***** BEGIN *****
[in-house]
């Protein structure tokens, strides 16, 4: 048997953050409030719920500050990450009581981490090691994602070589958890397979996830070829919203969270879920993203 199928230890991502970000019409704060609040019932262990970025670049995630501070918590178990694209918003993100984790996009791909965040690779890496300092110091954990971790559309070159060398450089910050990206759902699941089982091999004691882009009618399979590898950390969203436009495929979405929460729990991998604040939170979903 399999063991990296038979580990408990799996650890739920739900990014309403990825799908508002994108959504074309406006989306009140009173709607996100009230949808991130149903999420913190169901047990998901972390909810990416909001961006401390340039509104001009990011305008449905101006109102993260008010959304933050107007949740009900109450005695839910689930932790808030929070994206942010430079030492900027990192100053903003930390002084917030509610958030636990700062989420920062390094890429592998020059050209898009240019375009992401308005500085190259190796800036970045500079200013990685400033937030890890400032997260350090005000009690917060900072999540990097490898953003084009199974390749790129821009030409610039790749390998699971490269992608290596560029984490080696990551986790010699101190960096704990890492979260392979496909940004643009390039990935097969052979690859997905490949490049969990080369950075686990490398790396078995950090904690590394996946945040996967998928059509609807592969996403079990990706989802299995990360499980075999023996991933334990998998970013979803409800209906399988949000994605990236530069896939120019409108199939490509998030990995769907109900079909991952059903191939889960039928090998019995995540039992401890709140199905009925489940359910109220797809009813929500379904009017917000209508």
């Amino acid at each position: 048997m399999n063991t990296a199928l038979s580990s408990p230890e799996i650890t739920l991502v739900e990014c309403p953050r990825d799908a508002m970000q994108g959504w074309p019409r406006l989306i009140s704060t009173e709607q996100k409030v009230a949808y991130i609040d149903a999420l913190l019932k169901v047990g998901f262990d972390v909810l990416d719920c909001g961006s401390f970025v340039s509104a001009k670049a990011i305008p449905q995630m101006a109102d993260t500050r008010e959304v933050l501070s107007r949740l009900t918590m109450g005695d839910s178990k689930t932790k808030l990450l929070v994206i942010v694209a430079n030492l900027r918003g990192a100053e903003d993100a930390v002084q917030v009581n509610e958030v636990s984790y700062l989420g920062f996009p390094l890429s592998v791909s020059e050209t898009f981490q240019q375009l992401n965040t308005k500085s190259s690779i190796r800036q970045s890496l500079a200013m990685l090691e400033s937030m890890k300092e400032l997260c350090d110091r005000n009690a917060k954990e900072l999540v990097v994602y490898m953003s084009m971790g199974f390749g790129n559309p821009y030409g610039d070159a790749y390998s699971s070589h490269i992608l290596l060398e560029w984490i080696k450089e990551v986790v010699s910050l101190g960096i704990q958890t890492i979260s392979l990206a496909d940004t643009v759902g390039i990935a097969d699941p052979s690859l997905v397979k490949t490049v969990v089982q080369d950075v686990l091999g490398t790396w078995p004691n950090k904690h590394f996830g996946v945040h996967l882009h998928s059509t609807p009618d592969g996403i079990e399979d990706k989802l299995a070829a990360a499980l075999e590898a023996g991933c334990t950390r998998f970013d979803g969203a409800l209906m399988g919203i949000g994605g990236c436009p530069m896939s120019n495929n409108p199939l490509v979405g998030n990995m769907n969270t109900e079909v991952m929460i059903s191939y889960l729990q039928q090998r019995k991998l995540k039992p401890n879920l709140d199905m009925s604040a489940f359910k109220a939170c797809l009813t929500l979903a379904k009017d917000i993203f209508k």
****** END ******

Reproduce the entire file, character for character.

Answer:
[in-house]
């Protein structure tokens, strides 16, 4: 048997953050409030719920500050990450009581981490090691994602070589958890397979996830070829919203969270879920993203 199928230890991502970000019409704060609040019932262990970025670049995630501070918590178990694209918003993100984790996009791909965040690779890496300092110091954990971790559309070159060398450089910050990206759902699941089982091999004691882009009618399979590898950390969203436009495929979405929460729990991998604040939170979903 399999063991990296038979580990408990799996650890739920739900990014309403990825799908508002994108959504074309406006989306009140009173709607996100009230949808991130149903999420913190169901047990998901972390909810990416909001961006401390340039509104001009990011305008449905101006109102993260008010959304933050107007949740009900109450005695839910689930932790808030929070994206942010430079030492900027990192100053903003930390002084917030509610958030636990700062989420920062390094890429592998020059050209898009240019375009992401308005500085190259190796800036970045500079200013990685400033937030890890400032997260350090005000009690917060900072999540990097490898953003084009199974390749790129821009030409610039790749390998699971490269992608290596560029984490080696990551986790010699101190960096704990890492979260392979496909940004643009390039990935097969052979690859997905490949490049969990080369950075686990490398790396078995950090904690590394996946945040996967998928059509609807592969996403079990990706989802299995990360499980075999023996991933334990998998970013979803409800209906399988949000994605990236530069896939120019409108199939490509998030990995769907109900079909991952059903191939889960039928090998019995995540039992401890709140199905009925489940359910109220797809009813929500379904009017917000209508």
């Amino acid at each position: 048997m399999n063991t990296a199928l038979s580990s408990p230890e799996i650890t739920l991502v739900e990014c309403p953050r990825d799908a508002m970000q994108g959504w074309p019409r406006l989306i009140s704060t009173e709607q996100k409030v009230a949808y991130i609040d149903a999420l913190l019932k169901v047990g998901f262990d972390v909810l990416d719920c909001g961006s401390f970025v340039s509104a001009k670049a990011i305008p449905q995630m101006a109102d993260t500050r008010e959304v933050l501070s107007r949740l009900t918590m109450g005695d839910s178990k689930t932790k808030l990450l929070v994206i942010v694209a430079n030492l900027r918003g990192a100053e903003d993100a930390v002084q917030v009581n509610e958030v636990s984790y700062l989420g920062f996009p390094l890429s592998v791909s020059e050209t898009f981490q240019q375009l992401n965040t308005k500085s190259s690779i190796r800036q970045s890496l500079a200013m990685l090691e400033s937030m890890k300092e400032l997260c350090d110091r005000n009690a917060k954990e900072l999540v990097v994602y490898m953003s084009m971790g199974f390749g790129n559309p821009y030409g610039d070159a790749y390998s699971s070589h490269i992608l290596l060398e560029w984490i080696k450089e990551v986790v010699s910050l101190g960096i704990q958890t890492i979260s392979l990206a496909d940004t643009v759902g390039i990935a097969d699941p052979s690859l997905v397979k490949t490049v969990v089982q080369d950075v686990l091999g490398t790396w078995p004691n950090k904690h590394f996830g996946v945040h996967l882009h998928s059509t609807p009618d592969g996403i079990e399979d990706k989802l299995a070829a990360a499980l075999e590898a023996g991933c334990t950390r998998f970013d979803g969203a409800l209906m399988g919203i949000g994605g990236c436009p530069m896939s120019n495929n409108p199939l490509v979405g998030n990995m769907n969270t109900e079909v991952m929460i059903s191939y889960l729990q039928q090998r019995k991998l995540k039992p401890n879920l709140d199905m009925s604040a489940f359910k109220a939170c797809l009813t929500l979903a379904k009017d917000i993203f209508k």